This subliminal quality found in the object, put forward in Kant’s thinking, was vast in terms of the effect that it had upon the ideas of art and fashion of the post enlightenment age. The romantics began to concern themselves with splendour and greatness in the representation of themselves through their clothing rather than merely conforming to the uniform constraints of social status (Stern, 2003). Clothing became all the more elaborate and indulgent just as art had become. However, the split between art, fashion and social status had not been rendered obsolete. Through the nineteenth’s centuries rejection of romantic principles and a shift towards the scientific principles of such modernist ideas as naturalism, socialism and the impressionist movement, fashion became an integral part of the social historians, cultural critics and even biological scientists that began to encroach on the significance of the aesthetic pursuit. For instance, the evolutionary theorist Charles Darwin noted that clothing was a cultural expression of evolution that was analogous to the biology of the species (Wilcox, 2003). This could be observed by Darwin in the changes and fluctuations of socio-natural life that were reflected in the different symbolic adornments worn by the array of people within their sub groups. This, Darwin believed, was an excellent analogy for the different species and social groupings of the species as they related to socio-natural existence. The impressionist movement also came to prominence during this period. Concerned with primarily art and music, this movement began as a genre in late nineteenth century and continued into the middle of the twentieth century with its notion of art as suggestion rather than as aesthetic or ideology. Unlike the philosophical enquiries of the enlightenment period, impressionism, like its successor in the musical arts, rejected the notion of the aesthetic object as a depiction of the subliminal awe that lay beneath the object and instead moved towards the notion of suggestion. Both musical and impressionist art occurred as a direct reaction to what had become considered the excesses of the purely aesthetic Romantic era, which had been born from the notion of the sublime and its pursuit of aesthetic awe. While the Romantic era had come to depend upon the use of the subjective depiction of the artefact in its attempt to convey a contrast between the beautiful and the sublime nature that contained this quality, impressionist art made use of the canvas itself and its relation to the cultural setting into which it was placed. This was in many ways arts first step outside of the painting itself and into the actual social world in which we live (Davis, 1994). This idea of art stepping out of its frame and into the actual world along with the notion of suggestive expression rather than an indication of subliminal beauty began to pave the way for the avant garde designers of the twentieth century (Wilcox, 2003). During this period the notion of suggestion and things such as masculinity and femininity as opposed to idealistic beauty were applied to garments and fashion so as not to be entirely aesthetic. As art itself had moved from being a point of artefact, or artistic object, into the world of the living, a fundamental interposition had been made between the distinct culture of art and the distinct culture of fashion and even the schools of anthropology were beginning to look at the significance of fashion as an indication of social groups.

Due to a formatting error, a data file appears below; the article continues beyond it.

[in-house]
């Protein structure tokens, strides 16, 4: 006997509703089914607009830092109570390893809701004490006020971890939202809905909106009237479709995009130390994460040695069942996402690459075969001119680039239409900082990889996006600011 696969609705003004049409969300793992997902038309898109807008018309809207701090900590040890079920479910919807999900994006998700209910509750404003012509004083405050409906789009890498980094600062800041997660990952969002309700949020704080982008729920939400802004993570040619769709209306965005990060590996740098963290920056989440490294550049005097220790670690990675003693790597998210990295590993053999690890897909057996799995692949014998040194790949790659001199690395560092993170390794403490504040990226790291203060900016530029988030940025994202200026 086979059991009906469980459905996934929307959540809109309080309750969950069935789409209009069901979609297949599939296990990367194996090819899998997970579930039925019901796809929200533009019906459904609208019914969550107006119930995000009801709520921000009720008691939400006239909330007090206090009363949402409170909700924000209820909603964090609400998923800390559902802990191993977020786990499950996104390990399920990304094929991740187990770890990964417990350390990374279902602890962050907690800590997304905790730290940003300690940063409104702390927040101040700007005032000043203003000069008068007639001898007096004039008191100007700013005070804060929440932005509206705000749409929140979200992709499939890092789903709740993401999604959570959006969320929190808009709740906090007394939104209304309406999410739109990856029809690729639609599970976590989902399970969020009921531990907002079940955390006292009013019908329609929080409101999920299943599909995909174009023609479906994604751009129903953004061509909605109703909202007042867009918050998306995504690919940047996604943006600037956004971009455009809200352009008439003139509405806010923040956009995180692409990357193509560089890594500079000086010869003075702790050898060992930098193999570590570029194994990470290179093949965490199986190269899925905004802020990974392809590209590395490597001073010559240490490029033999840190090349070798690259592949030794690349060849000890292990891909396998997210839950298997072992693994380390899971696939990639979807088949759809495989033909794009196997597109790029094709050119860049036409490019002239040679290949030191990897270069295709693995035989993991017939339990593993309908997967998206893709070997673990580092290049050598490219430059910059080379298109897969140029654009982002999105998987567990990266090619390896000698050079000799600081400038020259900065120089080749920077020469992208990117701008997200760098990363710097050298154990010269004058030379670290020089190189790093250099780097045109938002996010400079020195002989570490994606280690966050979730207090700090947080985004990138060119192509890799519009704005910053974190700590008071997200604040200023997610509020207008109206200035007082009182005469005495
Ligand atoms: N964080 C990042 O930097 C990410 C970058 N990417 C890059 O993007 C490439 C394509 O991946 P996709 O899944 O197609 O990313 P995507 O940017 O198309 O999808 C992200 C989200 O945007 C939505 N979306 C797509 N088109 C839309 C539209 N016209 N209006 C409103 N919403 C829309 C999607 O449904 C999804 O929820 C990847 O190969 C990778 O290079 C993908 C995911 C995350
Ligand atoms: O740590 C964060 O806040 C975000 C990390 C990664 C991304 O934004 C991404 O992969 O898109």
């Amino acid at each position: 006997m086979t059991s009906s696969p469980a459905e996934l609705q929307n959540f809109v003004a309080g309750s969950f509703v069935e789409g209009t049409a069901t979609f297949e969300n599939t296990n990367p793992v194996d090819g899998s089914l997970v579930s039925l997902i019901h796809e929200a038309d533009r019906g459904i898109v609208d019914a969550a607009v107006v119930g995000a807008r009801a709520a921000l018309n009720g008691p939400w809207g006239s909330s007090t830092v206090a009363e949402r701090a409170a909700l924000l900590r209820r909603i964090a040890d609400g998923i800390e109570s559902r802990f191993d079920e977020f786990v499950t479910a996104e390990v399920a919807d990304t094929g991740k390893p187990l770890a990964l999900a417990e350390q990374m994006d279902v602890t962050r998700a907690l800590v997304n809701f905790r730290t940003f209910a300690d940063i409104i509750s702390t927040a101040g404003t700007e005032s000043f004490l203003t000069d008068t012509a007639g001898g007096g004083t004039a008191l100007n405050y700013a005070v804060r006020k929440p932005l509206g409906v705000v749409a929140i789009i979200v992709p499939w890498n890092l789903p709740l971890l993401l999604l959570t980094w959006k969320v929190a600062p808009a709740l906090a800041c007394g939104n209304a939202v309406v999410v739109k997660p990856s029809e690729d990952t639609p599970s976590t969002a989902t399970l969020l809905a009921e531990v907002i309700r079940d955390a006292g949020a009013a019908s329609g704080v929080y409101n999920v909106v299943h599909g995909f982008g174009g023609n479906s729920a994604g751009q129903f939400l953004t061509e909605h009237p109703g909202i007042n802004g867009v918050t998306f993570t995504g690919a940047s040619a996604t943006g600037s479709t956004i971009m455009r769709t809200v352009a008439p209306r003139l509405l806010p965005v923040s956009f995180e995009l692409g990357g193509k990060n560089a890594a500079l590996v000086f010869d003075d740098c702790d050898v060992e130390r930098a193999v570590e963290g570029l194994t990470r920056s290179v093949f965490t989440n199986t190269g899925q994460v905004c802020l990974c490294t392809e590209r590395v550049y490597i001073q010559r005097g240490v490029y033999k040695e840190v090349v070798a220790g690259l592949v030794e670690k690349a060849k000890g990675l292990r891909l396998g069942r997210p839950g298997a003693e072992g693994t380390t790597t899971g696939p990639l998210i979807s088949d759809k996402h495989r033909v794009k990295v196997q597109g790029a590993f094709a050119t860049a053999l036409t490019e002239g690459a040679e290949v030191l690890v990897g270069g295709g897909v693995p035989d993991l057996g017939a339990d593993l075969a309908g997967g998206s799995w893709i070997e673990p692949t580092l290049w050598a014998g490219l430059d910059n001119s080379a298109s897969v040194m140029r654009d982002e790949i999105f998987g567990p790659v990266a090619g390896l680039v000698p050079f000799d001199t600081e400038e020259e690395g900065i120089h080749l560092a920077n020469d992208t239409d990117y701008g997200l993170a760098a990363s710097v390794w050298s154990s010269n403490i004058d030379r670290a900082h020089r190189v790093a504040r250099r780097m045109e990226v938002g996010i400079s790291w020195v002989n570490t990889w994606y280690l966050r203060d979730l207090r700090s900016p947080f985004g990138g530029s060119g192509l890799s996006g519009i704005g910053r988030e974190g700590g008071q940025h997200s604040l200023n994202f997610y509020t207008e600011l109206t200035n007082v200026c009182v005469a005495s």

Moving into the latter part of the twentieth century began to reveal the nature that commerce, consumerism and the growing movement that social liberation was having upon the relationship between art and fashion. At this point fashion, like art, had started to become somewhat disjointed from Kant’s idealistic aesthetic principle. Following on from the socialist ideologies and rationales of the nineteenth century, seen clearly expressed in Marx’ philosophy that saw a return to functionality and an incorporation of aesthetics as a part of the mechanical function of the social process of production, philosophers had begun to reject notions of subliminal beauty as pomposity. This subsequently had a direct effect upon the fashion of the post romantic eras. Noting the concept of mass production indicated by Marx, philosopher and critic Sigfield Kracauer suggested a reality into which all art, fashion and culture was manipulated and produced that maintained a power and hegemony among the elites, whilst reflecting the meaninglessness of the a universal aesthetic world. In his book entitled the Mass Ornament, Kracauer was able to establish that fashions and tastes were at the disposal of the producers of product. Speaking on capitalism’s disregard for individuality, subjectivity and difference that formed the essence of the judgement of taste, Kracauer suggested that the expansion of global production had lead to a uniformed standard and that the aesthetic had become the adornment of society as a whole. He stated that,
‘Since the principle of the capitalist production process does not rise purely out of nature, it must destroy the natural organisms that it regards either as means or resistance. Community and personality perish when what is demanded is solubility; it is only as a tiny piece of the mass that the individual can clamber up charts and can service machines without friction. A system oblivious to differences in form leads on its own to the blurring of national characteristics and to the production of worker masses that can be employed equally well at any point on the globe’ (Kracauer, 1963, p.75)